This Will Happen At This Time At This Place….


Show of hands: How many people actually think that outlining helps?

To me, outlining helps.  I don’t always do it for my stories (even though I would like to), but for the stories I do actually outline for, it helps.  It helps a lot, actually.

Not only does outlining keep my mind on track and helps me remember what I was going to do with my characters and plot, but it also gives me a chance to come up with new ideas.  I outline with the first few ideas that I come up with, but as I write, I might make my character say something that could lead to a totally new idea that’s completely different than what I wrote in the outline.

I think that it gives my mind a good opportunity to think.  Even though I have everything planned out, the clockwork in my mind still ticks away at how to make the ideas even better.  Sometimes the ideas stay the same, but most of the time it changes.

Well, if the whole outline is basically going to change as you write the story, then why bother outlining at all?  I don’t think of outlining as though they’re rules.  I think of outlining as though they’re guidelines (I may have stolen/modified that line from Pirates of the Caribbean :P).

If I have a few ideas, then I jot them down and try to put them in order.  I come up with a beginning and an end.  Then I have to try to connect the two of them together, forming the middle through the outline.  This is where most of the ideas change.  The beginning stays the same because I have to start somewhere and if I come up with an idea for the beginning, then most likely it’s going to stay that way.  I tend to always love the ending that I come up with, so that never changes, either.  I connect the beginning and the ending with any ideas that I come up with.  If the ideas make sense, I use them for the outline.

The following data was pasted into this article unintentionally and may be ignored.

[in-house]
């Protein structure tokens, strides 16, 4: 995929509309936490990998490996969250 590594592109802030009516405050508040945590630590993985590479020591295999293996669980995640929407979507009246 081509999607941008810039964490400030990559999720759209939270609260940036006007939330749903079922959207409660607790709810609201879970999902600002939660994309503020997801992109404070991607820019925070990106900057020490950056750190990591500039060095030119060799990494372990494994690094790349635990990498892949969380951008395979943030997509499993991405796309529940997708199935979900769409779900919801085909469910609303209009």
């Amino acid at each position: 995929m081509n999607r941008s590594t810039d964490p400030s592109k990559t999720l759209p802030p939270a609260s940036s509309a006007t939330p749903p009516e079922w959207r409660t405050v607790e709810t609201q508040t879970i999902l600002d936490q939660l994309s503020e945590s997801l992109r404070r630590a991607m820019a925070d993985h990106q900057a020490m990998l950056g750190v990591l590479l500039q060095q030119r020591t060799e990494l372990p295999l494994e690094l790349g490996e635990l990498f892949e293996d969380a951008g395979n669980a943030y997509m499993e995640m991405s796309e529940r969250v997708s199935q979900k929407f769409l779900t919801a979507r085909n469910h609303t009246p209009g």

Of course, as I write, the beginning stays the beginning and practically the entire middle changes.  A character will say one thing that would change an entire idea.  Or maybe I’ll change the idea purposely.  If a character is supposed to be in his bedroom and I decide that the conversation he’s having would be better suited in the living room, other ideas will change…even if I just make that one little switch.

It’s like changing the past.  You know how you watch those movies and someone will go back in time to change something in the past?  They come back to find that their entire future is completely different.  Then they have to go back in time and fix whatever it was that they changed in the first place.  That’s basically how ideas go when it comes to writing.  You have a whole novel planned, but you change one thing and the whole rest of the novel changes in some way or another.  It’s one big chain reaction.

Having the rest of the novel change might not be a bad thing.  Maybe it’ll make the novel all the more better.  Plus, you change one thing, everything else changes and you might even come up with more ideas, which will change everything else even more.

Of course, there is that slight chance that you should have just left the idea alone in the first place.  You might change one thing that will change everything else for the worst.  Take my novel, for example.  I completed it.  I edited it a couple of times.  After doing that two or three times, I changed a scene.  Everything else changed.  I edited it a couple more times after that.  I changed that scene once more back to the original plan, which caused everything to change again, but not back to the way it was in the first draft.  It made the novel a whole lot better.